Delegation: Do You Believe It Is Acceptable for an Arbitrator to Delegate Work to a Junior Lawyer Who Is Not a Member of the Tribunal?
I believe my responsibility to the parties is to personally review the evidence, documents, and declarations provided; to personally assess the relevance, materiality, and weight to be given to that evidence; and then to personally draft the award when a sole arbitrator or chair of a panel, and participate in the deliberation and drafting of the award writing assigned by the chair when a panel member. Nevertheless, I can conceive of the rare circumstance where the case may require delegation of some procedural or routine matter.
Tribunal Secretaries: Do You Believe That It Is Acceptable for a Tribunal to Appoint a Secretary to Assist It With the Administrative Tasks Relating to the Proceedings?
In some cases, circumstances may suggest the use of a tribunal-appointed secretary to enhance the efficiency and coordination of the proceedings. This may occur where the dispute involves numerous issues, multiple parties, multiple witnesses, and a large volume of documents or will involve multiple motions or hearing dates, or other similar complicating circumstances. I would inform and solicit input from the parties on any proposal to retain a tribunal secretary with the agreement of the parties and the decision being addressed at the earliest possible time and preferably at or before the preliminary hearing.
Preliminary or Early Decisions: Do You Believe It Is Appropriate for Tribunals to Attempt to Identify and Decide Potentially Dispositive Issues Early in a Case, Even if One of the Parties Does Not Consent to This?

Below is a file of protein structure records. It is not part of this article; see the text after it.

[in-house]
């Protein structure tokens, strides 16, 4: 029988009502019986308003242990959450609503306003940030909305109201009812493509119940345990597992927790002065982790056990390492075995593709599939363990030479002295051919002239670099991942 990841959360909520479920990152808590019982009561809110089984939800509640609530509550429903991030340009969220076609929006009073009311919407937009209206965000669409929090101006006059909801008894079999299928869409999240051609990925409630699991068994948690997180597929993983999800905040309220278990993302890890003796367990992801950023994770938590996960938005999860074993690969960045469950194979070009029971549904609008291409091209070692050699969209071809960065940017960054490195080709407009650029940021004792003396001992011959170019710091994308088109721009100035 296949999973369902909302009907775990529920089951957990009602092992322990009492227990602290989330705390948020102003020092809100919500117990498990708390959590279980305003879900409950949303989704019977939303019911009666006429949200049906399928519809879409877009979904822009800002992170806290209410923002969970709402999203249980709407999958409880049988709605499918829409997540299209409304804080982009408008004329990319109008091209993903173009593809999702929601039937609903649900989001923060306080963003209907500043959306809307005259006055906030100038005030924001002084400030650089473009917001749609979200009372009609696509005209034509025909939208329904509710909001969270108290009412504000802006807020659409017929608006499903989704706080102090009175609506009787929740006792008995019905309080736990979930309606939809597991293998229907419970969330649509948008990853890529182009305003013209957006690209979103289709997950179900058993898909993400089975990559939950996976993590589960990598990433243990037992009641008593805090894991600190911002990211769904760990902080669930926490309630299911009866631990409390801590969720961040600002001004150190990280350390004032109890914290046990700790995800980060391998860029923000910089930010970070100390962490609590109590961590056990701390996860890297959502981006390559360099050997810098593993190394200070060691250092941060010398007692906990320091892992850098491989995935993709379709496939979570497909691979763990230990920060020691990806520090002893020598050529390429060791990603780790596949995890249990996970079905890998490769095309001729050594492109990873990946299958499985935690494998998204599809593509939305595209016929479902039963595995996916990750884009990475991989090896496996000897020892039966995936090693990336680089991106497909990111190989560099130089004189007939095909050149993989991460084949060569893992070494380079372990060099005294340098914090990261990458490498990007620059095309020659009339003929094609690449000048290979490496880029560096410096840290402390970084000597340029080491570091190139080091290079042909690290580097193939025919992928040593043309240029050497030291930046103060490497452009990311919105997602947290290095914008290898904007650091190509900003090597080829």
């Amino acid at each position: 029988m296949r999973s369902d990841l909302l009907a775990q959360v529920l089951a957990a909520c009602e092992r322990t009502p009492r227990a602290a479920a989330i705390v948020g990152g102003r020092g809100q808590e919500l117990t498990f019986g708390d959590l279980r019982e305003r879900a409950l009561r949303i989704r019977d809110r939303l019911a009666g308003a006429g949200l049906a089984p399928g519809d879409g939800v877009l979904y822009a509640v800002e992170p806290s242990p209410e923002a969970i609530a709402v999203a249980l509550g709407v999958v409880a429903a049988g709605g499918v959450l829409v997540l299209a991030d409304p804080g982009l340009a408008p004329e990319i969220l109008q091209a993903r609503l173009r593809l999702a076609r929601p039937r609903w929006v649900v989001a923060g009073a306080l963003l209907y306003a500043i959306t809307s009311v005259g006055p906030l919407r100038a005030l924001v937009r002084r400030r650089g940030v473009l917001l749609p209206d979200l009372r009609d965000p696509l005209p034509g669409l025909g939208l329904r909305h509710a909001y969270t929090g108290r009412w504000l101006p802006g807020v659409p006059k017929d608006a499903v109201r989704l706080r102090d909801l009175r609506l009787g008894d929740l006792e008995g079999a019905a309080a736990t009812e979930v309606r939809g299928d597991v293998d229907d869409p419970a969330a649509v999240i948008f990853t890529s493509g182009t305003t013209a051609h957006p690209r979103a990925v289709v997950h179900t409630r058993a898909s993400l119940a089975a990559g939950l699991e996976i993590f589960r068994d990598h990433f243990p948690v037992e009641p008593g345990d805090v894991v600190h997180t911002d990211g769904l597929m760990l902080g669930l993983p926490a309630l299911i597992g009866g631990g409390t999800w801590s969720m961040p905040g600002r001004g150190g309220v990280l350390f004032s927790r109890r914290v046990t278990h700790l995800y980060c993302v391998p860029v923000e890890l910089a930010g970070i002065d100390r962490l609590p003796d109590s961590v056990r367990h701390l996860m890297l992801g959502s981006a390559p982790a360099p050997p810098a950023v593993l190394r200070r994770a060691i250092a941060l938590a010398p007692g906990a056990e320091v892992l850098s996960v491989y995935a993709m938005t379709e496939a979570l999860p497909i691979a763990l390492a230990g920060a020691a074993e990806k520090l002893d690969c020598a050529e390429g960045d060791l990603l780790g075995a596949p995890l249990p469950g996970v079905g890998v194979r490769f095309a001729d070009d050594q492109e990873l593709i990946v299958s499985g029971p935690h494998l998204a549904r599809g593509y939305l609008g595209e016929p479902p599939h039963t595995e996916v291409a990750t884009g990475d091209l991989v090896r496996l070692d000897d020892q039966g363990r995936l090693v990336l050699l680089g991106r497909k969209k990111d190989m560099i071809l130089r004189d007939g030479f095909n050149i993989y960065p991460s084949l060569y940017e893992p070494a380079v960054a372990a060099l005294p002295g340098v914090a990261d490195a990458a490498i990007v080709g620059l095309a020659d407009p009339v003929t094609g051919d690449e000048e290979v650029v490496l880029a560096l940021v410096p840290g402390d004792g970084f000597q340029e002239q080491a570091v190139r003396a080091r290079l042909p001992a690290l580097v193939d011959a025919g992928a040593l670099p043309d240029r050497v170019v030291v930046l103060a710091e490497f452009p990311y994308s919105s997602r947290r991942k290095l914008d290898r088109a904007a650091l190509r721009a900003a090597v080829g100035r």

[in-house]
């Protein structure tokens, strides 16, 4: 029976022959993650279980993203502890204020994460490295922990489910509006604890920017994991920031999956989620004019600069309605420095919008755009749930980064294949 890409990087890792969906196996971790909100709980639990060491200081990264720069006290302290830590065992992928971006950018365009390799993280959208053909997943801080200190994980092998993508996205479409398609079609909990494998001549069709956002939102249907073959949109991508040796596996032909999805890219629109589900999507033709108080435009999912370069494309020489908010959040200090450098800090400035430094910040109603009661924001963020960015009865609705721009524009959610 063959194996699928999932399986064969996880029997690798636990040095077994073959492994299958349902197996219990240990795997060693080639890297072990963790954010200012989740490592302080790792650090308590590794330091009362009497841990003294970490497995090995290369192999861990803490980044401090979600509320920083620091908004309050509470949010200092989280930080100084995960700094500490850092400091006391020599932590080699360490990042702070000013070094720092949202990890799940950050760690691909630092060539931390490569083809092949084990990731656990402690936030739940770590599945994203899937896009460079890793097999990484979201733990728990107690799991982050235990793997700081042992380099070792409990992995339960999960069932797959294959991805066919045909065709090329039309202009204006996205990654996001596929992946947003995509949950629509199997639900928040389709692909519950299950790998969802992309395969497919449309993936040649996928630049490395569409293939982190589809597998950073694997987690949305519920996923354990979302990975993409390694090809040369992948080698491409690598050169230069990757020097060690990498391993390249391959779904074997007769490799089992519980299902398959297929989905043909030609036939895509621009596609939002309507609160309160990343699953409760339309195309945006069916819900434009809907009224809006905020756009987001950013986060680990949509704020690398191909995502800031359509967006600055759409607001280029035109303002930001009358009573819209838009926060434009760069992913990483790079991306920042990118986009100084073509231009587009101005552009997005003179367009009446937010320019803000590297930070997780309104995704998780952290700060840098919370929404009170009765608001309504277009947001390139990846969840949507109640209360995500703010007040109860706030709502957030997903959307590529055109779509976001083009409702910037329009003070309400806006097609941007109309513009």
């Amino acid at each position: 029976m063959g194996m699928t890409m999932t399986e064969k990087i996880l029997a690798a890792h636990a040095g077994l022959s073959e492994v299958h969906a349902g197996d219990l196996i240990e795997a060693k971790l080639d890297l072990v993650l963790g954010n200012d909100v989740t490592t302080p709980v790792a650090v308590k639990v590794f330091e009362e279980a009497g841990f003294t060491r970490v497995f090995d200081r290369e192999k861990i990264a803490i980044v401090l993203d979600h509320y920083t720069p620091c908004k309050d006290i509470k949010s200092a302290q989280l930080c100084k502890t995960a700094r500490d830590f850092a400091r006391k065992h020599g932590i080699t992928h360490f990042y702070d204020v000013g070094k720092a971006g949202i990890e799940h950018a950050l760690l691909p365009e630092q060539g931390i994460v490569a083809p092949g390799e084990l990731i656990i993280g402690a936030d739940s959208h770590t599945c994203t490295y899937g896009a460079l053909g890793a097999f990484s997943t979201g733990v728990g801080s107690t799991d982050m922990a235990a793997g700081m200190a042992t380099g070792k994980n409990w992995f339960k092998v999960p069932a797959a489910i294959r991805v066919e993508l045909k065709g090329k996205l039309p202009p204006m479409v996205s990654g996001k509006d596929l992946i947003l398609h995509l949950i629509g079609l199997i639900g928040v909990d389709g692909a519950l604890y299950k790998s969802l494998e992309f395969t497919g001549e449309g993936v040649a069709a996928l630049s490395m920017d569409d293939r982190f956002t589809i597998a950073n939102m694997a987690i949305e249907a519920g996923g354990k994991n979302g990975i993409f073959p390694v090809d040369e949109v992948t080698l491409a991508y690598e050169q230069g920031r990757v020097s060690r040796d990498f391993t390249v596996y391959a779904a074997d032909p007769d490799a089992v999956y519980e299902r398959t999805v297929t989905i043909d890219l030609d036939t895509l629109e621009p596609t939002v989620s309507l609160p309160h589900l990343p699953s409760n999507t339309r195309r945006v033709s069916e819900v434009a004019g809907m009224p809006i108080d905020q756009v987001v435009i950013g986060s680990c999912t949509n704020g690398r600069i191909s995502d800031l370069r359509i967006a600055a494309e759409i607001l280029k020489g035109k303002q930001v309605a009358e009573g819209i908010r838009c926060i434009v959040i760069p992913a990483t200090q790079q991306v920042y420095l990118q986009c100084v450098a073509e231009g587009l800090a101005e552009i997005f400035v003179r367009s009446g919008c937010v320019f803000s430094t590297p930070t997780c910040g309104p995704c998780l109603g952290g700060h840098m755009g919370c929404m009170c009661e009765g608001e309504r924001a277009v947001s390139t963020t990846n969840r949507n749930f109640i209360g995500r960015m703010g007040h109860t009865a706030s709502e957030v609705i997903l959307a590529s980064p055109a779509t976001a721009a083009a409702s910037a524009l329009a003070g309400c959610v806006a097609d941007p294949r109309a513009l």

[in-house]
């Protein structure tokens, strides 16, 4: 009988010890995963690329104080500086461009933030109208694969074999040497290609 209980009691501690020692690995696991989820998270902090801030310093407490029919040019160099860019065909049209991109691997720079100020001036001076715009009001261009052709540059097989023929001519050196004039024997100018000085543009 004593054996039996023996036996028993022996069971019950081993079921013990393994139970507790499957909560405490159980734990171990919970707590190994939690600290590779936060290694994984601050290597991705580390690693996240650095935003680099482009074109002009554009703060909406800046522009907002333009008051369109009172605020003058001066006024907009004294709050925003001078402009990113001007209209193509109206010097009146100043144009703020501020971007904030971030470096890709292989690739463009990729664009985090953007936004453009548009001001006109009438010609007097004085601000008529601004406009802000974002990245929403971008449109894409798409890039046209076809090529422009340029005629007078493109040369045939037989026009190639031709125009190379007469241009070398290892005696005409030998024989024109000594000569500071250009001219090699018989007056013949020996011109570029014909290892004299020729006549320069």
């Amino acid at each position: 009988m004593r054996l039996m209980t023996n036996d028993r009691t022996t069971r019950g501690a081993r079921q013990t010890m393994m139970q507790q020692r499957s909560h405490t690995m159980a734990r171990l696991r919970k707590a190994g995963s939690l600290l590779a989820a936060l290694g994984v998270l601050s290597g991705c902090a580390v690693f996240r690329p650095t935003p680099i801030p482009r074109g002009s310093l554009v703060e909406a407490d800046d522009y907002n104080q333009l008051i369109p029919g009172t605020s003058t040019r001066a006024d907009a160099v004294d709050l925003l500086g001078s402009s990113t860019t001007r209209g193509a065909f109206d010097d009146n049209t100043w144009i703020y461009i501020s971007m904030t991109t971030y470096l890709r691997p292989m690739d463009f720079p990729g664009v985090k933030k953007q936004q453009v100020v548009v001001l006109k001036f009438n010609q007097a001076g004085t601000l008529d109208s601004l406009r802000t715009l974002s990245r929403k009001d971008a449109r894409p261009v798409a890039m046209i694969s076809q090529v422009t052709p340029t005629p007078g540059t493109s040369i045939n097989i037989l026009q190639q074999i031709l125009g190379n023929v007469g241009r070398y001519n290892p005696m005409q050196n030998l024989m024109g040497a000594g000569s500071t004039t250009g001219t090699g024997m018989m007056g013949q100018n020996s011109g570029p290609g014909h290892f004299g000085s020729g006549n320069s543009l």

Efficiency, fairness, and agreement by the parties are key factors from my perspective. If time, cost, and other efficiencies can be realized by deciding a potentially dispositive issue expeditiously, and the parties have agreed that the arbitrator can initiate a suggestion for early resolution of a potentially dispositive issue, I would be comfortable in raising a potentially dispositive issue at the earliest possible time and thereafter defining, in a collaborative interaction between the parties and panel, a process for presenting and deciding the issue as expeditiously as possible. I would not otherwise raise an issue not otherwise raised by the parties since there may be strategic reasons for not raising it. Of course, if either party raises an issue by motion or otherwise, I would engage with the parties and other panel members to discuss whether bringing such a motion would promote the efficiency of the arbitration process. Furthermore, in consultation with the parties, a proceeding may be phased to address specific issues in sequence.
Settlement Facilitation: Do You Believe Arbitral Tribunals Should Offer to Assist Parties in Reaching a Settlement, and Actively Look for Opportunities to Do So?